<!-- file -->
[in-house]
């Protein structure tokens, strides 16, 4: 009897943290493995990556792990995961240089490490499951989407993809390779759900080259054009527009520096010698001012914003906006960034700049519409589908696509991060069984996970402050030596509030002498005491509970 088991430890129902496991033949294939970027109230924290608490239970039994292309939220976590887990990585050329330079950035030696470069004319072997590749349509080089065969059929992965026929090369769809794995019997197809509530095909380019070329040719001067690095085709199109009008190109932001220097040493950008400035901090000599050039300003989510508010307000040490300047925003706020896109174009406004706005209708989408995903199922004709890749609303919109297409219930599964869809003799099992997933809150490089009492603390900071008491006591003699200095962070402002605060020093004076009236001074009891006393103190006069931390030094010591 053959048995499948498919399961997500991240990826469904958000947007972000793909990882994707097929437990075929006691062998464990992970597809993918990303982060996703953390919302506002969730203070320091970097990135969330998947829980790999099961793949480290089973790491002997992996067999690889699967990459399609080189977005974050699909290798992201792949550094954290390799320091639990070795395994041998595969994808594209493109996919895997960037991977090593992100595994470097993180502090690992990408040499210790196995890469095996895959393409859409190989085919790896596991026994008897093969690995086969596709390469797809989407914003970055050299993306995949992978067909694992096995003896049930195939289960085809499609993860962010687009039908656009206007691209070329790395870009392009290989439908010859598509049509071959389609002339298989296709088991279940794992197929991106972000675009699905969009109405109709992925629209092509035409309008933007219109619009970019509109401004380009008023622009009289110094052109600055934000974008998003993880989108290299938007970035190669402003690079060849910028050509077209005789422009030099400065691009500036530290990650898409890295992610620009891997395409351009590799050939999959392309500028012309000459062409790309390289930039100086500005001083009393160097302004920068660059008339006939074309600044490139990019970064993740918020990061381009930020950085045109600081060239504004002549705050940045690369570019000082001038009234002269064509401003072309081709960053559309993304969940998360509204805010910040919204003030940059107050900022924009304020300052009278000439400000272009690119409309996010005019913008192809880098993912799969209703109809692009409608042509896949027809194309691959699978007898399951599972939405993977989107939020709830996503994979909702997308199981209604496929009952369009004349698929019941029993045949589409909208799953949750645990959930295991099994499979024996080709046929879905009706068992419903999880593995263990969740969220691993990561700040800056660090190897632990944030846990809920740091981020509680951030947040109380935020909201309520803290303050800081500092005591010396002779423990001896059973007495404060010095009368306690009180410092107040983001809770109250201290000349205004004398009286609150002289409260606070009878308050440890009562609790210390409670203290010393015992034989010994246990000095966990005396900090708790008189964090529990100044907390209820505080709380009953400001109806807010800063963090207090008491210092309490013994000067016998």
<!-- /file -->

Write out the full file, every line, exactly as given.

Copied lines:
[in-house]
């Protein structure tokens, strides 16, 4: 009897943290493995990556792990995961240089490490499951989407993809390779759900080259054009527009520096010698001012914003906006960034700049519409589908696509991060069984996970402050030596509030002498005491509970 088991430890129902496991033949294939970027109230924290608490239970039994292309939220976590887990990585050329330079950035030696470069004319072997590749349509080089065969059929992965026929090369769809794995019997197809509530095909380019070329040719001067690095085709199109009008190109932001220097040493950008400035901090000599050039300003989510508010307000040490300047925003706020896109174009406004706005209708989408995903199922004709890749609303919109297409219930599964869809003799099992997933809150490089009492603390900071008491006591003699200095962070402002605060020093004076009236001074009891006393103190006069931390030094010591 053959048995499948498919399961997500991240990826469904958000947007972000793909990882994707097929437990075929006691062998464990992970597809993918990303982060996703953390919302506002969730203070320091970097990135969330998947829980790999099961793949480290089973790491002997992996067999690889699967990459399609080189977005974050699909290798992201792949550094954290390799320091639990070795395994041998595969994808594209493109996919895997960037991977090593992100595994470097993180502090690992990408040499210790196995890469095996895959393409859409190989085919790896596991026994008897093969690995086969596709390469797809989407914003970055050299993306995949992978067909694992096995003896049930195939289960085809499609993860962010687009039908656009206007691209070329790395870009392009290989439908010859598509049509071959389609002339298989296709088991279940794992197929991106972000675009699905969009109405109709992925629209092509035409309008933007219109619009970019509109401004380009008023622009009289110094052109600055934000974008998003993880989108290299938007970035190669402003690079060849910028050509077209005789422009030099400065691009500036530290990650898409890295992610620009891997395409351009590799050939999959392309500028012309000459062409790309390289930039100086500005001083009393160097302004920068660059008339006939074309600044490139990019970064993740918020990061381009930020950085045109600081060239504004002549705050940045690369570019000082001038009234002269064509401003072309081709960053559309993304969940998360509204805010910040919204003030940059107050900022924009304020300052009278000439400000272009690119409309996010005019913008192809880098993912799969209703109809692009409608042509896949027809194309691959699978007898399951599972939405993977989107939020709830996503994979909702997308199981209604496929009952369009004349698929019941029993045949589409909208799953949750645990959930295991099994499979024996080709046929879905009706068992419903999880593995263990969740969220691993990561700040800056660090190897632990944030846990809920740091981020509680951030947040109380935020909201309520803290303050800081500092005591010396002779423990001896059973007495404060010095009368306690009180410092107040983001809770109250201290000349205004004398009286609150002289409260606070009878308050440890009562609790210390409670203290010393015992034989010994246990000095966990005396900090708790008189964090529990100044907390209820505080709380009953400001109806807010800063963090207090008491210092309490013994000067016998």